General / Weekend News

CARICOM meets to discuss teenage pregnancy

By Alexis R. Milan
Representatives from CARICOM member states met in St. Lucia this past week to discuss a strategy and plan of action to address the issue of teenage pregnancy in the region.

The meeting is a consultation aimed at securing broad-based multi-stakeholder engagement and support before the framework is presented to CARICOM’s Council for Human and Social Development (COHSOD).

According to Sheila Roseau, director of the UNFPA Sub-regional Office for the Caribbean, teenage pregnancy is one of the major challenges standing in the way of girls’ education and their ability to achieve their full potential, especially when the necessary support systems are not in place. “We cannot talk about sustainable development without addressing in a serious way, the needs of young people who make up over 60 percent of the population of CARICOM,” she said.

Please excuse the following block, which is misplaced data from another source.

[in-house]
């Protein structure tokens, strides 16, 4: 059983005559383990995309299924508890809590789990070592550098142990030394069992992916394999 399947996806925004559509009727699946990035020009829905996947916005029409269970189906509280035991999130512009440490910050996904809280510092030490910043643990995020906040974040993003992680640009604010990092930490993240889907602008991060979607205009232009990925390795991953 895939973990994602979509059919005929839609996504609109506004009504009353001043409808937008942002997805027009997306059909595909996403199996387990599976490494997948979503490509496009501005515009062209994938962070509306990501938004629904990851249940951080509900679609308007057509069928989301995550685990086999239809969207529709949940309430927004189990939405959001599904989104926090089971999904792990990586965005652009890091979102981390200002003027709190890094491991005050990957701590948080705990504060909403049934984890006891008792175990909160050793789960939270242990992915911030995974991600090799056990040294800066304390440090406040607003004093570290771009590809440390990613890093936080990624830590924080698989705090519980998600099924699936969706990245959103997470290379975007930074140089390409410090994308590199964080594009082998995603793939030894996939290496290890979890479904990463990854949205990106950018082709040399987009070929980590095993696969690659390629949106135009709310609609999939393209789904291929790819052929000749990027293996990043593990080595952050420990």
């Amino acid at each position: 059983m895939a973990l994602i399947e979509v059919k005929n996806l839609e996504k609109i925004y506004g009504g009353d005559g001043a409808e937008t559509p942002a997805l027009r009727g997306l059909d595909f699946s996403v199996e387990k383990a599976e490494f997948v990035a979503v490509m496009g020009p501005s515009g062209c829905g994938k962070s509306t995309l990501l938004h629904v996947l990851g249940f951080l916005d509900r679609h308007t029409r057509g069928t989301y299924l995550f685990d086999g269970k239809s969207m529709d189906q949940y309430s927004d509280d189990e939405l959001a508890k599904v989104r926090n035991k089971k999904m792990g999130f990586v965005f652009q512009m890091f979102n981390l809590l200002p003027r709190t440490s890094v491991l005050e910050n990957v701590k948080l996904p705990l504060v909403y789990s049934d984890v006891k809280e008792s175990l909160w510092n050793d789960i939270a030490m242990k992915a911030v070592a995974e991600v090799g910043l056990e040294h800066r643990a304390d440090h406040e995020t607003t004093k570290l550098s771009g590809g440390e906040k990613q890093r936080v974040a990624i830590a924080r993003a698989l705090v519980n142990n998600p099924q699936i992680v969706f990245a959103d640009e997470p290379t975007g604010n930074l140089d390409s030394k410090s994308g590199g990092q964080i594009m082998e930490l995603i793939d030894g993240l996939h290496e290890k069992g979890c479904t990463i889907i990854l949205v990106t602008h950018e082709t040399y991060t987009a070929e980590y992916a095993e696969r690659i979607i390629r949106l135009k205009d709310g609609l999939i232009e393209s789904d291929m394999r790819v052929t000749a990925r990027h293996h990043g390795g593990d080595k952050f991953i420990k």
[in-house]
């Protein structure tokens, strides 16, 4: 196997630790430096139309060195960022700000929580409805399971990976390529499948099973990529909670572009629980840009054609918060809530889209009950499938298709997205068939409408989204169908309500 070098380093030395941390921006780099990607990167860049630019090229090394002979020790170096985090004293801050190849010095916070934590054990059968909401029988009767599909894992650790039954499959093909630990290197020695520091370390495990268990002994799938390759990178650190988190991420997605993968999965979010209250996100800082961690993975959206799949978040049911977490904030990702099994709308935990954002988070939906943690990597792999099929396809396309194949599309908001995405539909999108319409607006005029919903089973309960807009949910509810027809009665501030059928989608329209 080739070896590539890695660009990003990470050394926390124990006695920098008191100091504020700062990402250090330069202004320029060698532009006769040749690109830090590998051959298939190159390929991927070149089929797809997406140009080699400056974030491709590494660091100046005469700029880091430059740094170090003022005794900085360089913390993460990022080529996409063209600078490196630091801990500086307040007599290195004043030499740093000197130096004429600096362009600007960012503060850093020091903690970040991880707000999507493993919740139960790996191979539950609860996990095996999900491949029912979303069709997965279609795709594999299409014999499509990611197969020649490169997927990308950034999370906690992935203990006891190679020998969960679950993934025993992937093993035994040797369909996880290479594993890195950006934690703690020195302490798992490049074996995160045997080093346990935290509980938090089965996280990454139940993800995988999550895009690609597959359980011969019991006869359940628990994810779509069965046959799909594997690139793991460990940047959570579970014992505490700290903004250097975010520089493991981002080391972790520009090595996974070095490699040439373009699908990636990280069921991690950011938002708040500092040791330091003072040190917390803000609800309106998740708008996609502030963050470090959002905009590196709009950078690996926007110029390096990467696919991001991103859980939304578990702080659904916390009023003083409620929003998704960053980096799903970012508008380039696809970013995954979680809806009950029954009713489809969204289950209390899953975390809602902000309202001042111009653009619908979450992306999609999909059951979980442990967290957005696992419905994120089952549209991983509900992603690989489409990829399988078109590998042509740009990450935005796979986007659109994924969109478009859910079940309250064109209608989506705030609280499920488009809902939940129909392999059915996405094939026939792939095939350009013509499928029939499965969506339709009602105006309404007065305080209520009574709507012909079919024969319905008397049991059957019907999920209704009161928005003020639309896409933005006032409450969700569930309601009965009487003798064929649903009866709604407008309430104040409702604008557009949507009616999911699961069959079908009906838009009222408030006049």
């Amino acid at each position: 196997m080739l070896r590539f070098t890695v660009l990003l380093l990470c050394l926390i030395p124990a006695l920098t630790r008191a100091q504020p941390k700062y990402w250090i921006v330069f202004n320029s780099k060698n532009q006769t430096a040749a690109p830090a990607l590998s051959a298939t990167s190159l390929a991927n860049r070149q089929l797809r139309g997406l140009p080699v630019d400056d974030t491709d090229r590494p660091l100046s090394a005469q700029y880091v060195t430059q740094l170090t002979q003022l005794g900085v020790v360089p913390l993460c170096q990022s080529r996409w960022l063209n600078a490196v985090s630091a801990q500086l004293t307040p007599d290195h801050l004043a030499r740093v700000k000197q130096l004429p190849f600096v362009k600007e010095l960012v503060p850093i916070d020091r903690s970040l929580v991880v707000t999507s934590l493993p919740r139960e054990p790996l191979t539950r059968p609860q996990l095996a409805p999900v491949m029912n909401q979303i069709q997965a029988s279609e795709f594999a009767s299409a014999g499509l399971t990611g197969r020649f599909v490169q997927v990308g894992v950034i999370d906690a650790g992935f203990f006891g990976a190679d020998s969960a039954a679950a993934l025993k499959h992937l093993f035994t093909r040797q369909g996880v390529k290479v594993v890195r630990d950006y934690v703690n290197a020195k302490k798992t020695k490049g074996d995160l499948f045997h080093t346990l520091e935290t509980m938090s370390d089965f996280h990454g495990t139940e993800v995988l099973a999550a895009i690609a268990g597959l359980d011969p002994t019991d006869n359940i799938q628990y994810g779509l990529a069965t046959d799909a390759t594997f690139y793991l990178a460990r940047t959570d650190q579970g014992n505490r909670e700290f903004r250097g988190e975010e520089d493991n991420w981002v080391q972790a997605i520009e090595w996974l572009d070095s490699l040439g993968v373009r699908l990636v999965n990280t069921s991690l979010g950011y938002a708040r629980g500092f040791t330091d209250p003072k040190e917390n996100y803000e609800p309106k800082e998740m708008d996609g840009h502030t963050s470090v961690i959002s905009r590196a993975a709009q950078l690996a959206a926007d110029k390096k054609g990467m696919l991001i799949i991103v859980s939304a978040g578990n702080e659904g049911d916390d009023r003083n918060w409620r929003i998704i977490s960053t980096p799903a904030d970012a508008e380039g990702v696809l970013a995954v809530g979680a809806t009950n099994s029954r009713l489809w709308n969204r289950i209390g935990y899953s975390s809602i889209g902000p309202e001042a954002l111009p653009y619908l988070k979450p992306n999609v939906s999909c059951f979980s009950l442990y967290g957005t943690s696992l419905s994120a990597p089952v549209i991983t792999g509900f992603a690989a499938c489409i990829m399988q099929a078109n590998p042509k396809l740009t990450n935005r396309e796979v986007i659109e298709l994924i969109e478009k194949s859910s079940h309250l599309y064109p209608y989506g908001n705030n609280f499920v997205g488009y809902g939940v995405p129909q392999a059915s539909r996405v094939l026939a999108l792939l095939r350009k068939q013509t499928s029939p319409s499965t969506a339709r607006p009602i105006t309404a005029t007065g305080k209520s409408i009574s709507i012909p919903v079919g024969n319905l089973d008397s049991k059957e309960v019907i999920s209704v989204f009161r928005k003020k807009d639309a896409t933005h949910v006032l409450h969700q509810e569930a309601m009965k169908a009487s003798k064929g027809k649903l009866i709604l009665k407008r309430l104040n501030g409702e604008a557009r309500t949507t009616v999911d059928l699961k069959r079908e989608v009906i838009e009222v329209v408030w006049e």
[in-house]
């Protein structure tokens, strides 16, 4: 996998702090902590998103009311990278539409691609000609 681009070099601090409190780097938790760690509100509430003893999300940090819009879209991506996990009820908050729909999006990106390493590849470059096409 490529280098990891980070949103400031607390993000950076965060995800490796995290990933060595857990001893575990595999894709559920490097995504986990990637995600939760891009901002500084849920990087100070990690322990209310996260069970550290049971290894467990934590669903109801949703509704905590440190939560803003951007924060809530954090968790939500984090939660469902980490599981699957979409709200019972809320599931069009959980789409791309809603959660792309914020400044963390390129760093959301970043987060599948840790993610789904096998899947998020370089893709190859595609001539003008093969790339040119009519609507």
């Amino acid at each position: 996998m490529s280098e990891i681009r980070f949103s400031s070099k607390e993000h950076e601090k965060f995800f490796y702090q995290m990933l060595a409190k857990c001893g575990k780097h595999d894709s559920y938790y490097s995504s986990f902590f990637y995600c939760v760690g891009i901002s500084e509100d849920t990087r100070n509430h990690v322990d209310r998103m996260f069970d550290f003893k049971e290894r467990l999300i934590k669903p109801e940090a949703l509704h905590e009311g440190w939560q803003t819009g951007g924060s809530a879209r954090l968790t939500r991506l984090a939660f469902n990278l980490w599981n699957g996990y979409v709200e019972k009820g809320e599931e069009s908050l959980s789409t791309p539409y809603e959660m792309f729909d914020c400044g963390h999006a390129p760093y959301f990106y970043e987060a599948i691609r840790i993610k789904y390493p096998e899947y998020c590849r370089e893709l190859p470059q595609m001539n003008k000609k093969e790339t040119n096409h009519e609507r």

According to a report published by the UNFPA last October, Belize recorded one of the countries with the highest rates of teenage pregnancy in the Caribbean. It stated that Belize’s adolescent birth-rate for girls ages 15-19 was 90 per 1,000.

Comparatively in Antigua, the adolescent birth-rate in the same report was 67 per 1,000; 41 per 1000 in the Bahamas; 50 per 1000 in Barbados; and out of the same 1000, Dominica recorded 48; 87 in Guyana; 69 in Haiti; 72 in Jamaica; 67 in St. Kitts;49 in St Lucia; and 70 in St. Vincent.

According to the findings “Latin America and the Caribbean is the only region where births to girls under age 15 rose. In this region, such births are projected to rise slightly through 2030.

In 2013, in Belize crime statistics also reflected this trend. According to police statistics released for the last year reported cases of carnal knowledge increased from 56 in 2012 to 73 in 2013 while arrests for carnal knowledge rose from 35 in 2012 to 48 in 2013.

CARICOM organised the meeting with support from the United Nations Population Fund (UNFPA). The event took place from April 29-30.

(Pic: www.madailylife.com)

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